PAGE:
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Spinal Cord Disorders Message Board


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I am new here and just trying to understand results of my husbands MRI.
Symptoms are severe lower back and leg pain, numbness and tingling of arms and hands. He has a history of heart problems and was thinking his pain in arms was another heart attack or something to do with that. He went to his vascular Dr. and he did a doppler scan to seen if there were any vascular issues due to his symptoms. That came back clear and showed no blockages in lower extremeties so he recommended getting an MRI thinking he might have a herniated disc. His cardiologist also said he might be having disc issues but also said he would not ok him to have surgery due to his weakened heart. His primary Dr. received the results and called and said he needed to see an orthopedic surgeon because the results came back "abnormal" but did not say what abnormal was so we don't know if it is something to be concerned about or not and is it something that would require major surgery or something that would be minimally invasive that he could do to relieve his pain. He has already had surgery at his C5 and C6. His pain has been so bad the last couple of days he can barely walk.

TECHNIQUE: Noncontrast sagittal T1, sagittal T2, sagittal STIR, axial gradient echo, axial T2 sequences.

FINDINGS: High T2 signal in the flattened cervical cord at C3-4 may be myelomalacia
Anterior fusion is seen at C5 and C6. No recurrent bulge or protusion is seen at C5-6.
Central canal in the cervical spine is congenitally small.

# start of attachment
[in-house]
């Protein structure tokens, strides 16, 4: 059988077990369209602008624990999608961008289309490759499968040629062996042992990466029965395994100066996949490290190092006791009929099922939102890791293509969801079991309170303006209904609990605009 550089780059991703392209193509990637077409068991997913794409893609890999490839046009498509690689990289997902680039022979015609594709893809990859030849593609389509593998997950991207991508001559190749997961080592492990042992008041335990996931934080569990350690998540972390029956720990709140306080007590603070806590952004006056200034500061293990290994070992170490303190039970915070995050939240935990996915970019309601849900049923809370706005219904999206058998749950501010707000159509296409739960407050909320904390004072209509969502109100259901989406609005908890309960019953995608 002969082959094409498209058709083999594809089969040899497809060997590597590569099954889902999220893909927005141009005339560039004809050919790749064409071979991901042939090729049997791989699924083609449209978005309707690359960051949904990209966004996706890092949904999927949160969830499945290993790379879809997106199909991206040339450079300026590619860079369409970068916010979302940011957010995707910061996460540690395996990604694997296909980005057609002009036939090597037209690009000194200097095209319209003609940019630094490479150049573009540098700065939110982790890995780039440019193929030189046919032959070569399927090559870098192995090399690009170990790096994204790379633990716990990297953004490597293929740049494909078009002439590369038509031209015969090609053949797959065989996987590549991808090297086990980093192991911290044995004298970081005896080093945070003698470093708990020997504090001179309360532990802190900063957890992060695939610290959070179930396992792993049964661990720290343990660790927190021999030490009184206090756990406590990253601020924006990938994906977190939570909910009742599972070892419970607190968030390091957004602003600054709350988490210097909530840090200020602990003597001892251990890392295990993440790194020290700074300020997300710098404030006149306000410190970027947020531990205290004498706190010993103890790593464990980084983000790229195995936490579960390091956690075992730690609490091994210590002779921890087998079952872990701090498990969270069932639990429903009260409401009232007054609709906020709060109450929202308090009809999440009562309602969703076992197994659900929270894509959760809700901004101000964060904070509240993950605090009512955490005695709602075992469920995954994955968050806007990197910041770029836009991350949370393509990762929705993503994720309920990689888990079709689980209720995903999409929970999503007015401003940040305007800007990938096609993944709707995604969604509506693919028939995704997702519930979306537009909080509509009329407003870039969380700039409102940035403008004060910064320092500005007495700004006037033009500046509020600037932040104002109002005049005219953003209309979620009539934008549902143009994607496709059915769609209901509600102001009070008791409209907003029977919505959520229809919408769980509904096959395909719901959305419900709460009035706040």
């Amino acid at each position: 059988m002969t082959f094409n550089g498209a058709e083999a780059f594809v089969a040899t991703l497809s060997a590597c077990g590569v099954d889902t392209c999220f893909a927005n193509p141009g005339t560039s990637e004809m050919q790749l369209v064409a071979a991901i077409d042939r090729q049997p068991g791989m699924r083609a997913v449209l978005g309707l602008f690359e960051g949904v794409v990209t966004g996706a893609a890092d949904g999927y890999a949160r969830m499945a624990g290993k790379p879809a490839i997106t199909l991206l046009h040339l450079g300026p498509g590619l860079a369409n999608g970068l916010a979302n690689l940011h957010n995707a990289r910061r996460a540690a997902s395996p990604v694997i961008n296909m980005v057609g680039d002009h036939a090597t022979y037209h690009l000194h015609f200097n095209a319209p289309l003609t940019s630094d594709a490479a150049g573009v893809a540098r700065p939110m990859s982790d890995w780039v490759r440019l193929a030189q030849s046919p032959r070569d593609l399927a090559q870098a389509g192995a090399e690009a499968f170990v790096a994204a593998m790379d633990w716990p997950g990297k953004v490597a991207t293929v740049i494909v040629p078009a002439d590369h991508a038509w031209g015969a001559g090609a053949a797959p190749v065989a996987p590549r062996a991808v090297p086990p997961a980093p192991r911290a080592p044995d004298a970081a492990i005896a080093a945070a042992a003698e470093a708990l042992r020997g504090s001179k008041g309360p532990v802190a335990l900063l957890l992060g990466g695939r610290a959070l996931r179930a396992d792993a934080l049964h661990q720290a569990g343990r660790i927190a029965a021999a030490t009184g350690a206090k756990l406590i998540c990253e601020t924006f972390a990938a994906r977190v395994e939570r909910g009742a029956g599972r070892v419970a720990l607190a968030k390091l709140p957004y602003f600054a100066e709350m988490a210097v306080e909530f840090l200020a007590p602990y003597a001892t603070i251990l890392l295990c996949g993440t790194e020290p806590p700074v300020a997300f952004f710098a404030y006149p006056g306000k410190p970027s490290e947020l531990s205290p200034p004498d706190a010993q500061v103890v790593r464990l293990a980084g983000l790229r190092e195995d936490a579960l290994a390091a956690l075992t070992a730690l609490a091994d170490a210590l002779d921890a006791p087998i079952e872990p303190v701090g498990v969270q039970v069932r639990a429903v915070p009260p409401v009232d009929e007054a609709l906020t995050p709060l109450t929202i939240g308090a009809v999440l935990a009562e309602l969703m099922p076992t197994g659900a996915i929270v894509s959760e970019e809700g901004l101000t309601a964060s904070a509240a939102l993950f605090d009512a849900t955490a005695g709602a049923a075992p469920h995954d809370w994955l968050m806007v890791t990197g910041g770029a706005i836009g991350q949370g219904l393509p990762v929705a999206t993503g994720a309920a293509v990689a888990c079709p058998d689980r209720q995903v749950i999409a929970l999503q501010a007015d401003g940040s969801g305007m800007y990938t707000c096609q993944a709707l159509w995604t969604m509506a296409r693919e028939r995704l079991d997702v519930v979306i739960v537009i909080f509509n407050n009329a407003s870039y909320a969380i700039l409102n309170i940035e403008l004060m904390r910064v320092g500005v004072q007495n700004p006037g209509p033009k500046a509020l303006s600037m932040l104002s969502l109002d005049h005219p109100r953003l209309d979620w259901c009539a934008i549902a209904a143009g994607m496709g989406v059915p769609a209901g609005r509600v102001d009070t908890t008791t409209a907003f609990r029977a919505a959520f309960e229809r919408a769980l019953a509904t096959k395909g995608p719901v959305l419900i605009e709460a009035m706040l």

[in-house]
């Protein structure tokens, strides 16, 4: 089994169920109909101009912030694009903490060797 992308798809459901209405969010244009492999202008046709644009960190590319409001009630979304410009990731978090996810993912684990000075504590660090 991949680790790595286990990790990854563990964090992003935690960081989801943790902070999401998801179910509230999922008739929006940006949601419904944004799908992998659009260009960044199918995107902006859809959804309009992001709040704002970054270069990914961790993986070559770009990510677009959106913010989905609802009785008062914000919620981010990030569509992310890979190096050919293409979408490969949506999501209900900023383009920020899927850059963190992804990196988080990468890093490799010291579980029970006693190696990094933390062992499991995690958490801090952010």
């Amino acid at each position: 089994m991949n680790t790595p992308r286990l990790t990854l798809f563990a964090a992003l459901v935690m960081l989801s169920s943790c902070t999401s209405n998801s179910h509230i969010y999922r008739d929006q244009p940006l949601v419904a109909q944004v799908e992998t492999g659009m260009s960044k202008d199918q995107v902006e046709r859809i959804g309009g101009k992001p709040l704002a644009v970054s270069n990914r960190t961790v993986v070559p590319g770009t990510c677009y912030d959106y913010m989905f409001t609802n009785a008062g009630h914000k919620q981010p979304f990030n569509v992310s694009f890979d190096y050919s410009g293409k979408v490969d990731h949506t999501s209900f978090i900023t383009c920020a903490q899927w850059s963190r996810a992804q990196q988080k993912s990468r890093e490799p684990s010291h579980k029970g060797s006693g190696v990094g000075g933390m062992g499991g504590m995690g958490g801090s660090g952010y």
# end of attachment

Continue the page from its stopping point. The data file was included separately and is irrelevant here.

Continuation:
Cervical spine is straightened. No spondylolisthesis is seen. Cervical vertebrae have normal signal intensity and height. Cervical disks are moderately dessicated with mild narrowing of C2-3, C3-4, C4-5, and moderate narrowing of C6-7. Foramen magnum is patent. No Chiari malformation is seen.

C2-3: 2mm bulge flattens the cervical cord causing moderate central stenosis. Unicinate joint spurring causes moderate bilateral foraminal stenosis.

C3-4: 2mm bulge flattens cervical cord causing moderate central stenosis. Unicinate joint spurring and mild right facet joint hypertrophy cause severe right and moderate left foraminal stenosis.

C4-5: 2-3: 2mm bulge flattens the cervical cord causing mild central stenosis. Unicinate joint spurring and mild right joint hypertrophy cause severe right and moderate left foraminal stenosis.

C5-6: No recurrent bulge or protusion is seen. No central stenosis is seen. Uncinate joint spurring causes severe right and moderate foraminal stenosis.

C6-7: 2mm bulge flattens the cervical cord causing mild central stenosis. Uncinate joint spurring causes moderate bilateral foraminal stenosis.

C7-T1: No bulge or protusion is seen. No central or foraminal stenosis is seen.

IMPRESSION:
1. High T2 signal in the flattened cervical cord at C3-4 may be myelomalacia.
2. Anterior fusion is seen at C5 and C6. No recurrent bulge or protusion is seen.
3. Central canal in the cervical spine is congenitally small.
4. Cord flattening and moderate central stenosis are seen at C2-3 and C3-4. Cord flattening and mild central stenosis are seen at C4-5 and C6-7.
5. Bilateral foraminal stenosis are seen at C2- through C6-7

LUMBAR:
TECHNIQUE: Non contrast sagittal T1, sagittal T2, sagittal STIR, axial T1 and axial T2 sequences of the lumbar spine were obtained.

FINDINGS: LUMBAR vertebrae have normal signal intensity and height. No spondylolisthesis is seen. L2-3 and L5-S1 disks are mildly dessicated and narrowed. Conus terminates at the lower L1 level. Mild bilateral facet joint hypertrophy is seen at L2-3 through L5-S1.

L1-2: 1 mm bulge slightly flattens the thecal sac. No central or foraminal stenosis is seen.

L2-3: 2mm bulge, disk narrowing, thickened ligamentum flavum, facet joint hypertrophy cause mild bilateral foraminal stenosis.

L3-4: 1 mm bulge slightly flattens the thecal sac. No central or foraminal stenosis is seen.

L4-5: 2 mm bulge flattens the thecal sac without causing central stenosis. Bulge and facet joint hypertrophy cause mild bilateral foraminal stenosis.

L5-S1: 3 mm central protusion indents the thecal sac without causing central stenosis or displacement of the S1 nerve roots. No foraminal stenosis is seen.

IMPRESSION:
1: Mild central stenosis is seen at L2-3
2. Mild bilateral foraminal stenosis are seen at L2-3 and L4-5.





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